1. Who Has Contracted With The Auctioneer Or Broker?  If there is a contract with an auctioneer or broker to sell the BPP, who is the party to that contract?  If the obligor is the contracting party, the SBA may view the transaction as being a voluntary sale.  If the lender is the contracting party, the SBA is more likely to conclude that the lender is liquidating as a secured creditor, either via a UCC sale or otherwise.
  2. Who Is Sending Out The UCC Notices To Other Lienholders?  If the BPP is being liquidated through a UCC sale, whose name is on the notices being sent to other lienholders with an interest in the BPP?  Again, if the obligor's name is on the notices, the SBA may view the transaction as being a voluntary sale by the obligor.
  3. Who Has Possession And Control Of The BPP Being Sold?  If the obligor controls the property instead of the lender, the transaction may be considered to be a voluntary sale.  Thus, if the loan obligor is cooperating with the SBA lender and allowing the sale of the BPP to occur without the repossession or removal of the collateral (as is typically the case), the SBA lender should document that fact in its file.

Lenders should always be sure to ask their legal counsel about any potential lender liability issues that might arise with regard to these situations, as well as any regulatory compliance issues that could potentially jeopardize their SBA guaranty.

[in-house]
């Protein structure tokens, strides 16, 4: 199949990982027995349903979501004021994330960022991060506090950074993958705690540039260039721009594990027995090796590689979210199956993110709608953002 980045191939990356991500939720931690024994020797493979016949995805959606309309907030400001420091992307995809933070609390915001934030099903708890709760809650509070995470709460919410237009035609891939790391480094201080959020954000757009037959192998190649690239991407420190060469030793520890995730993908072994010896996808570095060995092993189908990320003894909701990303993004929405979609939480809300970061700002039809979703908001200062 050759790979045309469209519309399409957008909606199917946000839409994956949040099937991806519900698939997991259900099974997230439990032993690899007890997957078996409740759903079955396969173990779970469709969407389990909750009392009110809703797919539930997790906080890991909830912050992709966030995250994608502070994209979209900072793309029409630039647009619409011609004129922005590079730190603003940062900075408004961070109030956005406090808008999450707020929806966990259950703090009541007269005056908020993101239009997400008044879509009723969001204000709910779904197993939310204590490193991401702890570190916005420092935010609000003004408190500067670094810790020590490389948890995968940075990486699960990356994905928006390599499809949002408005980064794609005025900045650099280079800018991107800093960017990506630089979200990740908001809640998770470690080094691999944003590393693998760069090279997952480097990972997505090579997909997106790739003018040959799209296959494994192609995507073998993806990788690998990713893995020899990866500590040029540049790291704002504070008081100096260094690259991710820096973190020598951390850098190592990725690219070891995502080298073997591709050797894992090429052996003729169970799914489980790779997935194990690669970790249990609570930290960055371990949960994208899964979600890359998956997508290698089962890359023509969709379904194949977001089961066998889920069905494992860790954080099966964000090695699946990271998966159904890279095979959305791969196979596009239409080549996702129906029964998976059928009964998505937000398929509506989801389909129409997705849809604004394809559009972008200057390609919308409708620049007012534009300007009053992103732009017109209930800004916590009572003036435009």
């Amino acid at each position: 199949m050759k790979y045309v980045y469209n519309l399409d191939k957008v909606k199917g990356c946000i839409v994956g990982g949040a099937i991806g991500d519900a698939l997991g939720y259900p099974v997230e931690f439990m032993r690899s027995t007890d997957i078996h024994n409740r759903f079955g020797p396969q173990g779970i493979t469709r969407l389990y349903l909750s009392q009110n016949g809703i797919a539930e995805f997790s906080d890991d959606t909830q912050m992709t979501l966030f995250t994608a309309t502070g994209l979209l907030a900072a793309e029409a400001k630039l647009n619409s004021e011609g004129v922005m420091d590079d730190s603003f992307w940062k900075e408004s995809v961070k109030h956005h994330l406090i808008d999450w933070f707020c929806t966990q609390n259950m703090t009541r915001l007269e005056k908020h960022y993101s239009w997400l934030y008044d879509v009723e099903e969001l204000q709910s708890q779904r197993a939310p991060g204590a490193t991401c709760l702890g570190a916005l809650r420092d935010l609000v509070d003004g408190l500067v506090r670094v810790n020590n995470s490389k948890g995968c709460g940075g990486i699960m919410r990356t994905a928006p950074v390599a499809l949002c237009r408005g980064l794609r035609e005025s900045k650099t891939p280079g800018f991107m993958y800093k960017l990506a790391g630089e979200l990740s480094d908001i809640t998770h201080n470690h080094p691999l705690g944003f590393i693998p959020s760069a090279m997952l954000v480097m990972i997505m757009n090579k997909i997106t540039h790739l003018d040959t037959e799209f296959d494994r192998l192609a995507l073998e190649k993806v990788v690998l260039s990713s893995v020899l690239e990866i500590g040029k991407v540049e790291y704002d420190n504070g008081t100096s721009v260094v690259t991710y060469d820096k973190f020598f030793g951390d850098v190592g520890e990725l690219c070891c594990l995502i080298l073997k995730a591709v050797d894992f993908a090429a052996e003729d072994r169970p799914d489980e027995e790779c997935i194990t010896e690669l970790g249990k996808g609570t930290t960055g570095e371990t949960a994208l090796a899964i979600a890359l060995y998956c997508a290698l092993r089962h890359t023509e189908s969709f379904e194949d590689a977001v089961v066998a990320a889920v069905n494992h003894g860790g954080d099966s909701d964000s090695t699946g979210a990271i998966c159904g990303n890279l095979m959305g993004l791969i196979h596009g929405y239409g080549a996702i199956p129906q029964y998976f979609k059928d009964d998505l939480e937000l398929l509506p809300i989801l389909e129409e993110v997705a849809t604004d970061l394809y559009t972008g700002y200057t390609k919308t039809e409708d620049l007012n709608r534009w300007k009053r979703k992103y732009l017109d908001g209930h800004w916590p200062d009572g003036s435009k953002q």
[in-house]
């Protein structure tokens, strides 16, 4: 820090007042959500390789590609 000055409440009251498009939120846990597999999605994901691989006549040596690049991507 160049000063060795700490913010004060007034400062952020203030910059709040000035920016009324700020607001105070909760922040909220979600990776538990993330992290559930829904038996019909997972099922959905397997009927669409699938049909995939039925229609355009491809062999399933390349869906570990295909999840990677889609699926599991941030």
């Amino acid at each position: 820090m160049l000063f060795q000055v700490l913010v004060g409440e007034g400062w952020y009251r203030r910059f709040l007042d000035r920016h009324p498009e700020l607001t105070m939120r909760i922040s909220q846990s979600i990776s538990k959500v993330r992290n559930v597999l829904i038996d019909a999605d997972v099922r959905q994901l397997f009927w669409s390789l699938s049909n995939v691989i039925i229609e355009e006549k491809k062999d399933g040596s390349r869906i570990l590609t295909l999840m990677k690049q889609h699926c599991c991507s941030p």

For more information regarding SBA loan liquidation, please contact Jeff at or at 267-470-1231.


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Presented By:  SBA Quality Circle Training 
Instructor:  Ethan W. Smith
Date:  November 20, 2014 at 9:00 am

For more information about this event and/or to register, click here.

Presented By:  SBA New Jersey District Office  
Instructor:   Ethan W. Smith
Date:    December 3, 2014
Location:   Tropicana Casino & Resort in Atlantic City

For more information about this event and/or to register, click here.

Date:  August 12-14, 2015
Location:  Hyatt Regency, Baltimore, Maryland

For more information about this event, click here.

Lynn Ozer / Executive Vice President / Susquehanna Bank 


Knowing that the attorneys at Starfield & Smith, PC are dedicated to keeping abreast of every change and nuance in ALL of the SBA's SOPs gives me the comfort that I need when assigning a loan to their firm for documentation, servicing situations or collection dilemmas. When the attorneys from this firm are the ones teaching the trade association "how to" I know that my confidence in their work product is justified. Our bank has used this firm for many years and have received excellent service and "spot on" advice. Their attention to every detail is the reason SBA lenders should depend on this firm!